Carrot growers should stay on top of foliar diseases right up until harvest, says ProCam agronomist John Cairns.
Fungicides that boast a short harvest interval are useful in ensuring crop yield and quality aren’t jeopardised in the final weeks of the season, says Mr Cairns, who recommends fungicides with multiple actives and modes of action.
“With weather patterns becoming increasingly variable and difficult to predict, carrot growers must ensure their crops remain protected against foliar diseases such as alternaria, sclerotinia and powdery mildew until as close to harvest as possible.”
All three of these diseases have the potential to reduce yield and affect quality in the final few weeks prior to harvest, says Mr Cairns. Good field hygiene, disease tolerant varieties and a long rotation can prevent diseases spreading from one crop to the next.
Alternaria can spread rapidly if warm, wet conditions prevail, while powdery mildew will be the dominant threat in dry conditions. Meanwhile, sclerotinia tends to occur when carrots have filled up and start to drop their leaves onto damp soils.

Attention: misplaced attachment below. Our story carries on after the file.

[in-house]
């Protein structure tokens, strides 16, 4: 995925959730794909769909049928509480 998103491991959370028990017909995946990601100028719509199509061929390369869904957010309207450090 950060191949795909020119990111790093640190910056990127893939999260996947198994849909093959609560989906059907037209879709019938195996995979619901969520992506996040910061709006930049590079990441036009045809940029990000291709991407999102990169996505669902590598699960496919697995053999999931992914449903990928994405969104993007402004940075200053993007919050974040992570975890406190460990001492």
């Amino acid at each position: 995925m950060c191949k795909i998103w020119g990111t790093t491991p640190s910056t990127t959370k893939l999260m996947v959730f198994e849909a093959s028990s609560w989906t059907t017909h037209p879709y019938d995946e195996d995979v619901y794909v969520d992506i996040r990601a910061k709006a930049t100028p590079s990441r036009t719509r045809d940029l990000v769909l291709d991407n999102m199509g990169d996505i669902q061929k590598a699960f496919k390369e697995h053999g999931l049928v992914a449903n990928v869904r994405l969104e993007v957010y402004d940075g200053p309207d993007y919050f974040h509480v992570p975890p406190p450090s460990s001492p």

In addition to using integrated crop protection measures, Mr Cairns says growers should also use suitable fungicide treatments to prevent diseases taking hold – including during the final weeks of growth.
“With a good armoury of fungicides available for carrots it’s not too difficult to find products to target most key diseases, with the period prior to the canopy covering over key to successful control,” adds Mr Cairns.
“Unfortunately, things can get a little trickier as the harvest season approaches, not least because a lot of fungicides have a pre-harvest interval of up to three weeks which means crops can be left susceptible to new infections nearer to harvest.”
Even at this late stage in proceedings, new infections can still have a significant impact on crop yield and quality so it is vital to remain vigilant right until the last moments of the crop’s development.